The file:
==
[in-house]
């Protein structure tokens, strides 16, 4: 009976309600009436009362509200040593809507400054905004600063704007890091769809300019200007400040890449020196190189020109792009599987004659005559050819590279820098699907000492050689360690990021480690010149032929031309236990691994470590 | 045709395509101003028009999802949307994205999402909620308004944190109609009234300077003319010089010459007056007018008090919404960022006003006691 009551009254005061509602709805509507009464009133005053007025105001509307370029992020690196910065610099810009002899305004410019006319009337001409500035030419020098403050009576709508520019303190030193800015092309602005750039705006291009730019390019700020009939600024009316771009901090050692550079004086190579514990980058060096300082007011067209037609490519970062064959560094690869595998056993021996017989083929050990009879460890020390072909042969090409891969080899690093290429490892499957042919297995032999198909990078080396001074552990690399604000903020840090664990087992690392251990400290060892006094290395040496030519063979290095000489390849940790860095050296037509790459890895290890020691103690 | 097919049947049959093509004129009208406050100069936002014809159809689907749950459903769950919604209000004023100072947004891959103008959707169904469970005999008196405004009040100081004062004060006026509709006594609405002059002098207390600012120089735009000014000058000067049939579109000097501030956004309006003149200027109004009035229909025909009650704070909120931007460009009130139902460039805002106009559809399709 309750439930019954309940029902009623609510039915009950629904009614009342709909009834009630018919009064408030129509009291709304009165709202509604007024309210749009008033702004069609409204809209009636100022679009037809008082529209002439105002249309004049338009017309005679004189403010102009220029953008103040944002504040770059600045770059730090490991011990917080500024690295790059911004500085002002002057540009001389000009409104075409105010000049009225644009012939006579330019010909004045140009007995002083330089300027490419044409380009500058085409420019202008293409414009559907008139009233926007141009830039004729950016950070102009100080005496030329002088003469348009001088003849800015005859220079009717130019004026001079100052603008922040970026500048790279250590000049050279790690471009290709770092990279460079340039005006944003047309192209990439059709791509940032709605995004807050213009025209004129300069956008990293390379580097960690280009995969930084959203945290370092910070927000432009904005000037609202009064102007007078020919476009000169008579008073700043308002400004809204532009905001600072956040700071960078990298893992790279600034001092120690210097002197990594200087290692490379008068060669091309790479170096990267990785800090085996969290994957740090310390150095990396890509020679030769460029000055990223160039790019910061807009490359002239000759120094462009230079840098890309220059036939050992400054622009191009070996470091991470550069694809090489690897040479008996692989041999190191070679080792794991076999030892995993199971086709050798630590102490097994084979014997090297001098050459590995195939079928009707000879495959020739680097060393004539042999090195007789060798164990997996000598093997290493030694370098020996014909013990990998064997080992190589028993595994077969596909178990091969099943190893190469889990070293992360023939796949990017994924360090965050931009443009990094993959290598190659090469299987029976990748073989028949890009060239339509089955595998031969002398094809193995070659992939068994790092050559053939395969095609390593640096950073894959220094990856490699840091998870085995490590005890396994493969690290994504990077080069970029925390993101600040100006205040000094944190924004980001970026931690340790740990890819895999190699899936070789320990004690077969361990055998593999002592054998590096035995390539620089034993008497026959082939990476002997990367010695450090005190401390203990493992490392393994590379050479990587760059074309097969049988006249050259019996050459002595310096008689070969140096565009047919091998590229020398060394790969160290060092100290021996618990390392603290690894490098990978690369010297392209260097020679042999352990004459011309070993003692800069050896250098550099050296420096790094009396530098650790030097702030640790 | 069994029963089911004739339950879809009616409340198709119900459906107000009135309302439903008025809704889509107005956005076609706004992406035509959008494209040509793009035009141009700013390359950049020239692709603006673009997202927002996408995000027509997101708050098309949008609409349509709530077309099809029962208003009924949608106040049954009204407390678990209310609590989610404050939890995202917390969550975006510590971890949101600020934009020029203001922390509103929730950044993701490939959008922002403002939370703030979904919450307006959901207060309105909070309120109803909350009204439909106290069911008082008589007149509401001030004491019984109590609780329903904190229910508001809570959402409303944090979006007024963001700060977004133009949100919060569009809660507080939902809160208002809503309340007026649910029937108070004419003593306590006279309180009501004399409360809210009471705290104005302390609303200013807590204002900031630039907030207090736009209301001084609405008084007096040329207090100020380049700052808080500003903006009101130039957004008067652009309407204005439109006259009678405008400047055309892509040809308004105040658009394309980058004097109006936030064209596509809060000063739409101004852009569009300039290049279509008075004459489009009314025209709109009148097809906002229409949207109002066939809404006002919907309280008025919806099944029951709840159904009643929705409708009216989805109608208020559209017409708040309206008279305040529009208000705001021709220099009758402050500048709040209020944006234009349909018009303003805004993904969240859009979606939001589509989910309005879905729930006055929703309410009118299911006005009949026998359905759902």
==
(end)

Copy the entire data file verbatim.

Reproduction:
[in-house]
């Protein structure tokens, strides 16, 4: 009976309600009436009362509200040593809507400054905004600063704007890091769809300019200007400040890449020196190189020109792009599987004659005559050819590279820098699907000492050689360690990021480690010149032929031309236990691994470590 | 045709395509101003028009999802949307994205999402909620308004944190109609009234300077003319010089010459007056007018008090919404960022006003006691 009551009254005061509602709805509507009464009133005053007025105001509307370029992020690196910065610099810009002899305004410019006319009337001409500035030419020098403050009576709508520019303190030193800015092309602005750039705006291009730019390019700020009939600024009316771009901090050692550079004086190579514990980058060096300082007011067209037609490519970062064959560094690869595998056993021996017989083929050990009879460890020390072909042969090409891969080899690093290429490892499957042919297995032999198909990078080396001074552990690399604000903020840090664990087992690392251990400290060892006094290395040496030519063979290095000489390849940790860095050296037509790459890895290890020691103690 | 097919049947049959093509004129009208406050100069936002014809159809689907749950459903769950919604209000004023100072947004891959103008959707169904469970005999008196405004009040100081004062004060006026509709006594609405002059002098207390600012120089735009000014000058000067049939579109000097501030956004309006003149200027109004009035229909025909009650704070909120931007460009009130139902460039805002106009559809399709 309750439930019954309940029902009623609510039915009950629904009614009342709909009834009630018919009064408030129509009291709304009165709202509604007024309210749009008033702004069609409204809209009636100022679009037809008082529209002439105002249309004049338009017309005679004189403010102009220029953008103040944002504040770059600045770059730090490991011990917080500024690295790059911004500085002002002057540009001389000009409104075409105010000049009225644009012939006579330019010909004045140009007995002083330089300027490419044409380009500058085409420019202008293409414009559907008139009233926007141009830039004729950016950070102009100080005496030329002088003469348009001088003849800015005859220079009717130019004026001079100052603008922040970026500048790279250590000049050279790690471009290709770092990279460079340039005006944003047309192209990439059709791509940032709605995004807050213009025209004129300069956008990293390379580097960690280009995969930084959203945290370092910070927000432009904005000037609202009064102007007078020919476009000169008579008073700043308002400004809204532009905001600072956040700071960078990298893992790279600034001092120690210097002197990594200087290692490379008068060669091309790479170096990267990785800090085996969290994957740090310390150095990396890509020679030769460029000055990223160039790019910061807009490359002239000759120094462009230079840098890309220059036939050992400054622009191009070996470091991470550069694809090489690897040479008996692989041999190191070679080792794991076999030892995993199971086709050798630590102490097994084979014997090297001098050459590995195939079928009707000879495959020739680097060393004539042999090195007789060798164990997996000598093997290493030694370098020996014909013990990998064997080992190589028993595994077969596909178990091969099943190893190469889990070293992360023939796949990017994924360090965050931009443009990094993959290598190659090469299987029976990748073989028949890009060239339509089955595998031969002398094809193995070659992939068994790092050559053939395969095609390593640096950073894959220094990856490699840091998870085995490590005890396994493969690290994504990077080069970029925390993101600040100006205040000094944190924004980001970026931690340790740990890819895999190699899936070789320990004690077969361990055998593999002592054998590096035995390539620089034993008497026959082939990476002997990367010695450090005190401390203990493992490392393994590379050479990587760059074309097969049988006249050259019996050459002595310096008689070969140096565009047919091998590229020398060394790969160290060092100290021996618990390392603290690894490098990978690369010297392209260097020679042999352990004459011309070993003692800069050896250098550099050296420096790094009396530098650790030097702030640790 | 069994029963089911004739339950879809009616409340198709119900459906107000009135309302439903008025809704889509107005956005076609706004992406035509959008494209040509793009035009141009700013390359950049020239692709603006673009997202927002996408995000027509997101708050098309949008609409349509709530077309099809029962208003009924949608106040049954009204407390678990209310609590989610404050939890995202917390969550975006510590971890949101600020934009020029203001922390509103929730950044993701490939959008922002403002939370703030979904919450307006959901207060309105909070309120109803909350009204439909106290069911008082008589007149509401001030004491019984109590609780329903904190229910508001809570959402409303944090979006007024963001700060977004133009949100919060569009809660507080939902809160208002809503309340007026649910029937108070004419003593306590006279309180009501004399409360809210009471705290104005302390609303200013807590204002900031630039907030207090736009209301001084609405008084007096040329207090100020380049700052808080500003903006009101130039957004008067652009309407204005439109006259009678405008400047055309892509040809308004105040658009394309980058004097109006936030064209596509809060000063739409101004852009569009300039290049279509008075004459489009009314025209709109009148097809906002229409949207109002066939809404006002919907309280008025919806099944029951709840159904009643929705409708009216989805109608208020559209017409708040309206008279305040529009208000705001021709220099009758402050500048709040209020944006234009349909018009303003805004993904969240859009979606939001589509989910309005879905729930006055929703309410009118299911006005009949026998359905759902």